Alfred Edward Housman
Worcestershire
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Be Still, My Soul, Be Still

Rating: 3.0
Be still, my soul, be still; the arms you bear are brittle,
Earth and high heaven are fixt of old and founded strong.
Think rather,-- call to thought, if now you grieve a little,
The days when we had rest, O soul, for they were long.

Men loved unkindness then, but lightless in the quarry
I slept and saw not; tears fell down, I did not mourn;
Sweat ran and blood sprang out and I was never sorry:
Then it was well with me, in days ere I was born.
Now, and I muse for why and never find the reason,
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COMMENTS
Human feeling in such beautiful way here created into a poem and nice.
4 1 Reply
* Sunprincess * 17 June 2014
......if only we could have peace for everyone...then life would truly be a dream....
5 0 Reply
Victor Septer 17 June 2014
its a good flawless poem
5 1 Reply
Stephen Loomes 26 September 2013
Alfred Edward Housman, a scholar of great note, a man who felt so deeply, and on this page he wrote, of the surging tide of feeling, that hemmed him to the ground, ah, what a man was Housman, who lives on his renown.
5 6 Reply
Pranab K Chakraborty 17 June 2012
1] Let us endure an hour and see injustice done. 2] Oh why did I awake? when shall I sleep again? 3] Be still, my soul, be still; the arms you bear are brittle, Earth and high heaven are fixt of old and founded strong. Much perhaps to bag the coins for our journey. Nice put.
5 4 Reply
Michael Pruchnicki 17 June 2010
Some read with a grin and others with a grudge against all of the writers and poets down through the centuries of western literature and philosophy and yes, even science, by God! After the last century's display of horrors visited on innocents the world over by those who believed that 'the human condition gathers everyone regardless of race, gender, or creed (?) into its expansive bosom'! ! Seems to me that every tyrant who trod the stage in the 20th century expressed a creed that embraced all their victims in a last fatal embrace that left out Jesus or God but mentioned daily the secular creed we must live and die by! If I do not believe in the kind of secular humanism championed by some who post here, where is my right to say what I think and believe to be the essence of freedom?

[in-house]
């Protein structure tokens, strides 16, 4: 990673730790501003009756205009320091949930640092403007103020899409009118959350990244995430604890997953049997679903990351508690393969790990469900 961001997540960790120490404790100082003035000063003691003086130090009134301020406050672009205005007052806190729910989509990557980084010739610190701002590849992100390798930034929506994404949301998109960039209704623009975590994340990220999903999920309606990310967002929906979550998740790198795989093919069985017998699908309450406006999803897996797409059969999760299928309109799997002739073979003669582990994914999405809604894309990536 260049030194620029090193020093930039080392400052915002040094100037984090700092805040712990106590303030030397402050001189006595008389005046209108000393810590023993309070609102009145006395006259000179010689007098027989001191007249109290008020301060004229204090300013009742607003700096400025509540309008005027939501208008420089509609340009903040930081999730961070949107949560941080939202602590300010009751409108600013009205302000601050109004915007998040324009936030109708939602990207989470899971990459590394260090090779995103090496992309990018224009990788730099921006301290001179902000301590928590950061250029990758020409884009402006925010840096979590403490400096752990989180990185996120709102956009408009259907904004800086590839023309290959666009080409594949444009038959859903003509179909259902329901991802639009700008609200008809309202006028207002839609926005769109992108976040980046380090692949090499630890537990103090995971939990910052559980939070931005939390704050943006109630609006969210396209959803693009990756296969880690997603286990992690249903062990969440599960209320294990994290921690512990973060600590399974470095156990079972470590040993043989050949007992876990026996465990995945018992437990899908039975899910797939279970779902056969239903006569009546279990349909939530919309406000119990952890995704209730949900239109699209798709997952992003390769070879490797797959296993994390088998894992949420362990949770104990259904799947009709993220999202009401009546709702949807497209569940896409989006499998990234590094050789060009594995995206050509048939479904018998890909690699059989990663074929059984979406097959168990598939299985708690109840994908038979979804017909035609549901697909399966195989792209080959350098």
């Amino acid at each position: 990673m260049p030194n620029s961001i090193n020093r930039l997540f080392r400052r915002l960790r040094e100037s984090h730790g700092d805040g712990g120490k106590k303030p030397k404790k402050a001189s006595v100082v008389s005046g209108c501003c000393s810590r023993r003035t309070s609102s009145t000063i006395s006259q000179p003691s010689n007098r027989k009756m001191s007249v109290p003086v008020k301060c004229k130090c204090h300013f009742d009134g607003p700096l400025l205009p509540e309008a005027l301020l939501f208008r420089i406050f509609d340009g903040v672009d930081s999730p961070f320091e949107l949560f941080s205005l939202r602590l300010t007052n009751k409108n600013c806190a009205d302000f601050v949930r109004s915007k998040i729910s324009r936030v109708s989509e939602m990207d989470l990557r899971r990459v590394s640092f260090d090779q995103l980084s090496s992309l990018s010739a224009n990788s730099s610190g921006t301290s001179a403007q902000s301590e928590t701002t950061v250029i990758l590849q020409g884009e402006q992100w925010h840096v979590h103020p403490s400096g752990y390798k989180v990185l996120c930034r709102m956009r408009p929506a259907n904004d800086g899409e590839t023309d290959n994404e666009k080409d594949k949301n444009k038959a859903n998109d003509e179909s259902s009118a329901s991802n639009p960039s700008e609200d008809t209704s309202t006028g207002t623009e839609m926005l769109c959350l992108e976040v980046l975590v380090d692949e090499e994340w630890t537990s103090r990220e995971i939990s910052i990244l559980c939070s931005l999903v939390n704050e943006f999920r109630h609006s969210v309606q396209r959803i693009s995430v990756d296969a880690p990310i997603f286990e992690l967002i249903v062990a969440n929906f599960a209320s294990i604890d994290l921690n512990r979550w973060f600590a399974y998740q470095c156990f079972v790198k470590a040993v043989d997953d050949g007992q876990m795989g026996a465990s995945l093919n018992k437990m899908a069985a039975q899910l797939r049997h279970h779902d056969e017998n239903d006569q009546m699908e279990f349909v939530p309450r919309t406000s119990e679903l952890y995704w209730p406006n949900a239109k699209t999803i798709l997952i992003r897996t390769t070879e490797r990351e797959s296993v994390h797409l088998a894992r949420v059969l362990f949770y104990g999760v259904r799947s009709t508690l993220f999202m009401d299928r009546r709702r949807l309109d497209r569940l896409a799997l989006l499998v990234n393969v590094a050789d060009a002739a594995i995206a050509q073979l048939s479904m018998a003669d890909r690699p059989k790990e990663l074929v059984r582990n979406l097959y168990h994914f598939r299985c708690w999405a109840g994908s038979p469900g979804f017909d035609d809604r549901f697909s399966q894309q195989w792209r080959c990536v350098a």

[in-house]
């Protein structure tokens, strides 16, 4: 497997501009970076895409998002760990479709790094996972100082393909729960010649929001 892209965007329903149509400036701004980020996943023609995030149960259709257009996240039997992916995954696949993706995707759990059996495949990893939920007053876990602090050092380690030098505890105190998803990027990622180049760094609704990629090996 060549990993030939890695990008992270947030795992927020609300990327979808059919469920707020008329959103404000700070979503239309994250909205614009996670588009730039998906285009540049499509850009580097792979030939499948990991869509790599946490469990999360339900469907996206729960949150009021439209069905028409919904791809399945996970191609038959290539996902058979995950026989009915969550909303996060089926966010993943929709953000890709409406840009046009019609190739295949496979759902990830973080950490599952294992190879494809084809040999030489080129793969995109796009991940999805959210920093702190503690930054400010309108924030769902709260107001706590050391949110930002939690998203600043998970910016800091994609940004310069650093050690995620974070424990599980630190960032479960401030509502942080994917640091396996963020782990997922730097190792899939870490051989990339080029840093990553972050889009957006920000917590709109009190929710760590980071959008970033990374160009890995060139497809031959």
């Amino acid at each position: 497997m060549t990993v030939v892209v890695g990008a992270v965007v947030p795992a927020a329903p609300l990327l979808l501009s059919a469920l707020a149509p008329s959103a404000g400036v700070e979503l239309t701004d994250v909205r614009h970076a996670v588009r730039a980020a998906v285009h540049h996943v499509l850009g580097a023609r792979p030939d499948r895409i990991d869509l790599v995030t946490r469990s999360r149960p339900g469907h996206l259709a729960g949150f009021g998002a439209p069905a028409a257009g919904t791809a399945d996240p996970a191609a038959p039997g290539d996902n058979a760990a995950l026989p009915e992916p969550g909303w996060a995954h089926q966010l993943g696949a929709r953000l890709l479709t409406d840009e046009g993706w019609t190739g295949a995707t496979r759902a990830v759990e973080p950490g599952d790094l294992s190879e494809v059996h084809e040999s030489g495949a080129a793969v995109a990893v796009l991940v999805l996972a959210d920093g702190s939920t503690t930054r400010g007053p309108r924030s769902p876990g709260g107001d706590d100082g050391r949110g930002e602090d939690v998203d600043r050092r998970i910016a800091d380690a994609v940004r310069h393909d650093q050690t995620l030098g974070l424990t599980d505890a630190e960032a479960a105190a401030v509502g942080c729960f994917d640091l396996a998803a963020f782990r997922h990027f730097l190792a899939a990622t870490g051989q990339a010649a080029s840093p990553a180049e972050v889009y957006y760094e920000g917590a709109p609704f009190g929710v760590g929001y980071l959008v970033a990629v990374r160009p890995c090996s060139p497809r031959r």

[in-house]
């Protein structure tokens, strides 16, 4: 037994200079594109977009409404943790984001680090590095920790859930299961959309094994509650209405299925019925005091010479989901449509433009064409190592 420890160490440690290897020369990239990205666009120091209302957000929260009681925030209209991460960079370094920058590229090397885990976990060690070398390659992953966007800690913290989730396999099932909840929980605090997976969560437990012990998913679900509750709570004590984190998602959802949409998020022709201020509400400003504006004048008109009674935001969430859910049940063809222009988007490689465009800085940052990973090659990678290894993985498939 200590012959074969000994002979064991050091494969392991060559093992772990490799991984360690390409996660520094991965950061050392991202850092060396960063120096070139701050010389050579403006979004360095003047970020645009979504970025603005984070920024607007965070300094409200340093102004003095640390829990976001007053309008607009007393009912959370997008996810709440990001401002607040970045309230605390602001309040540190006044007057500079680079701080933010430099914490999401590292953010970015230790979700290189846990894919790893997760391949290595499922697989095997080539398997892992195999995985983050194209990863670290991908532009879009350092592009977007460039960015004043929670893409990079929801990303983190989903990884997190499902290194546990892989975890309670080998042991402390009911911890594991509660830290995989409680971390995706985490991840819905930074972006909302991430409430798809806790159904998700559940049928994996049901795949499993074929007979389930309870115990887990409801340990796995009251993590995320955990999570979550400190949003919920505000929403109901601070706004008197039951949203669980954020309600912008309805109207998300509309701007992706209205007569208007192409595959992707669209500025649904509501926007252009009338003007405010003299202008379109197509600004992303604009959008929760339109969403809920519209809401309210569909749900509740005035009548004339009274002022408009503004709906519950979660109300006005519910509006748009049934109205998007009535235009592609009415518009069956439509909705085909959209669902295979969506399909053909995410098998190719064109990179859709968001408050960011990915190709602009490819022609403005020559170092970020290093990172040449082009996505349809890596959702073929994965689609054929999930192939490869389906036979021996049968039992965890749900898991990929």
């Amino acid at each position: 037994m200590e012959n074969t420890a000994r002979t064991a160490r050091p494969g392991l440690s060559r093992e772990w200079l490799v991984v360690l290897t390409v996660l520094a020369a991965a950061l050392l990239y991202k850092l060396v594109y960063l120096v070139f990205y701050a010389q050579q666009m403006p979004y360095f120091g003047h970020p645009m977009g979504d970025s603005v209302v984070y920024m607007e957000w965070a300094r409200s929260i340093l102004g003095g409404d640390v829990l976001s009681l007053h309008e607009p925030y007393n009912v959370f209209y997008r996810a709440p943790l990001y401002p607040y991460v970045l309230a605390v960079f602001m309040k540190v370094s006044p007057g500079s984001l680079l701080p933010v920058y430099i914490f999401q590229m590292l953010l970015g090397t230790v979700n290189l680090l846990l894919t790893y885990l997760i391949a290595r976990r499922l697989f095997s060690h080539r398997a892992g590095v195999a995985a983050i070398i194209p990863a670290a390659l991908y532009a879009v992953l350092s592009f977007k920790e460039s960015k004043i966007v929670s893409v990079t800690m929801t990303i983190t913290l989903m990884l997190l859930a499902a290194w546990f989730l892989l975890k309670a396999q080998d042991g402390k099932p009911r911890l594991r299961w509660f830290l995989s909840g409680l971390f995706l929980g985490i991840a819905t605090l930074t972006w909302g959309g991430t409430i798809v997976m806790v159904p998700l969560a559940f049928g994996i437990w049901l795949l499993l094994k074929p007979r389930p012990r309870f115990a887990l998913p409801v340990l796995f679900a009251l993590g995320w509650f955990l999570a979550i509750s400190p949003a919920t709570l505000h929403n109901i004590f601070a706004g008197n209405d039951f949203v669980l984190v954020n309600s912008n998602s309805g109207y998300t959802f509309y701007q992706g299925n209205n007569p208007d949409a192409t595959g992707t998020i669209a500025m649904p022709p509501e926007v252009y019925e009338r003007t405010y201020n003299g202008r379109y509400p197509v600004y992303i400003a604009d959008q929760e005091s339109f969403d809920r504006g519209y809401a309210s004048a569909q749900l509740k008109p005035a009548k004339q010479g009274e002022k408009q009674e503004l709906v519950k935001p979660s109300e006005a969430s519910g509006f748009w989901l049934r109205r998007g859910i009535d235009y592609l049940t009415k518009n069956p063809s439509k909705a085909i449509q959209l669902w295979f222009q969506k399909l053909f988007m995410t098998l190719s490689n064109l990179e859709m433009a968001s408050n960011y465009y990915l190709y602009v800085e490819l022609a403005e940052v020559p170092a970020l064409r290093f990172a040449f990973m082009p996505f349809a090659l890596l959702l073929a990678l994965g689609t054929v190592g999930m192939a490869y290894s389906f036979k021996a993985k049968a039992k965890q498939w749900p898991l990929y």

4 4 Reply
Ramesh T A 17 June 2010
The poet believes perhaps patience pays rich dividend at the end! Let his hope help all!
4 4 Reply
Kevin Straw 17 June 2010
This is a horrible poem - its horror is in its foul premise that this earth is a foul place which we have to grin and bear before 'passing away into the arms of Jesus'. Why do these indubitably talented poets waste their substance on what is, after all, propaganda for a faith? If I do not believe that what Housman is saying is true, how can I have any interest in (apart from a technical one) in his poetry? The highest poetry describes the human condition, it gathers everyone, of whatever race, gender or creed into its bosom.
5 5 Reply
Manonton Dalan 17 June 2010
i read this poem with a grin on my face i keep still my heart when about to race there's no guarranty i would be please my acquired and nature decide it all oh! i wish to god i won't be acting fool
6 4 Reply
Kevin Straw 17 June 2009
A long, if poetic, adolescent (“everyone’s against me”) whinge which is not served by the risible “Then it was well with me, in days ere I was born.” - unless of course AEH believed that he and his soul were “alive” to what was happening outside the womb. If he did, then he contradicts this notion by the idea that he and his soul “slept and saw not”. And I would like to know how theologically he reconciles “Earth and high heaven are fixt of old and founded strong.” with “…high heaven and earth ail from the prime foundation…”
4 4 Reply

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